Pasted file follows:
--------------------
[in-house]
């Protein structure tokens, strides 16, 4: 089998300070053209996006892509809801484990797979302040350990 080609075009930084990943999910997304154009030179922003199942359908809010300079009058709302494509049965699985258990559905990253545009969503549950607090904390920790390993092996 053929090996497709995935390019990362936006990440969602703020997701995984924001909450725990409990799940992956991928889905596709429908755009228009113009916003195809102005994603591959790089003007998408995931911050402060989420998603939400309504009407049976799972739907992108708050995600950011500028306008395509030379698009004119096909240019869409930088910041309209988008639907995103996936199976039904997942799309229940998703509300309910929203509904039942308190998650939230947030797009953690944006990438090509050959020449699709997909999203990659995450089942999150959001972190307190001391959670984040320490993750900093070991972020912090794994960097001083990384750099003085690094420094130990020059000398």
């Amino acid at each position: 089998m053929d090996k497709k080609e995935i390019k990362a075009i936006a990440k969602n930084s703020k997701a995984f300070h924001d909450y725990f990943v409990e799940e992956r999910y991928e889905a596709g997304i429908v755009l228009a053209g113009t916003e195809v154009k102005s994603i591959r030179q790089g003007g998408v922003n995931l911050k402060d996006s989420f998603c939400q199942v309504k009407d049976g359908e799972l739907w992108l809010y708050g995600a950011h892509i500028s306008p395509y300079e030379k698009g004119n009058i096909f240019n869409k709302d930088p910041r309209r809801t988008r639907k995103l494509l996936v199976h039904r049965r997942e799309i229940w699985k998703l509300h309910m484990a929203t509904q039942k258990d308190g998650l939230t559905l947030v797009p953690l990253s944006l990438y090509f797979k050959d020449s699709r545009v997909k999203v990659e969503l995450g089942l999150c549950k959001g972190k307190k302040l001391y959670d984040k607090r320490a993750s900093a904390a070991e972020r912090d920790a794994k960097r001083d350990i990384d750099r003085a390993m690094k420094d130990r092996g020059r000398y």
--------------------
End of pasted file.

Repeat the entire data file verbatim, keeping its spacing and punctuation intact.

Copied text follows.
[in-house]
């Protein structure tokens, strides 16, 4: 089998300070053209996006892509809801484990797979302040350990 080609075009930084990943999910997304154009030179922003199942359908809010300079009058709302494509049965699985258990559905990253545009969503549950607090904390920790390993092996 053929090996497709995935390019990362936006990440969602703020997701995984924001909450725990409990799940992956991928889905596709429908755009228009113009916003195809102005994603591959790089003007998408995931911050402060989420998603939400309504009407049976799972739907992108708050995600950011500028306008395509030379698009004119096909240019869409930088910041309209988008639907995103996936199976039904997942799309229940998703509300309910929203509904039942308190998650939230947030797009953690944006990438090509050959020449699709997909999203990659995450089942999150959001972190307190001391959670984040320490993750900093070991972020912090794994960097001083990384750099003085690094420094130990020059000398």
């Amino acid at each position: 089998m053929d090996k497709k080609e995935i390019k990362a075009i936006a990440k969602n930084s703020k997701a995984f300070h924001d909450y725990f990943v409990e799940e992956r999910y991928e889905a596709g997304i429908v755009l228009a053209g113009t916003e195809v154009k102005s994603i591959r030179q790089g003007g998408v922003n995931l911050k402060d996006s989420f998603c939400q199942v309504k009407d049976g359908e799972l739907w992108l809010y708050g995600a950011h892509i500028s306008p395509y300079e030379k698009g004119n009058i096909f240019n869409k709302d930088p910041r309209r809801t988008r639907k995103l494509l996936v199976h039904r049965r997942e799309i229940w699985k998703l509300h309910m484990a929203t509904q039942k258990d308190g998650l939230t559905l947030v797009p953690l990253s944006l990438y090509f797979k050959d020449s699709r545009v997909k999203v990659e969503l995450g089942l999150c549950k959001g972190k307190k302040l001391y959670d984040k607090r320490a993750s900093a904390a070991e972020r912090d920790a794994k960097r001083d350990i990384d750099r003085a390993m690094k420094d130990r092996g020059r000398y």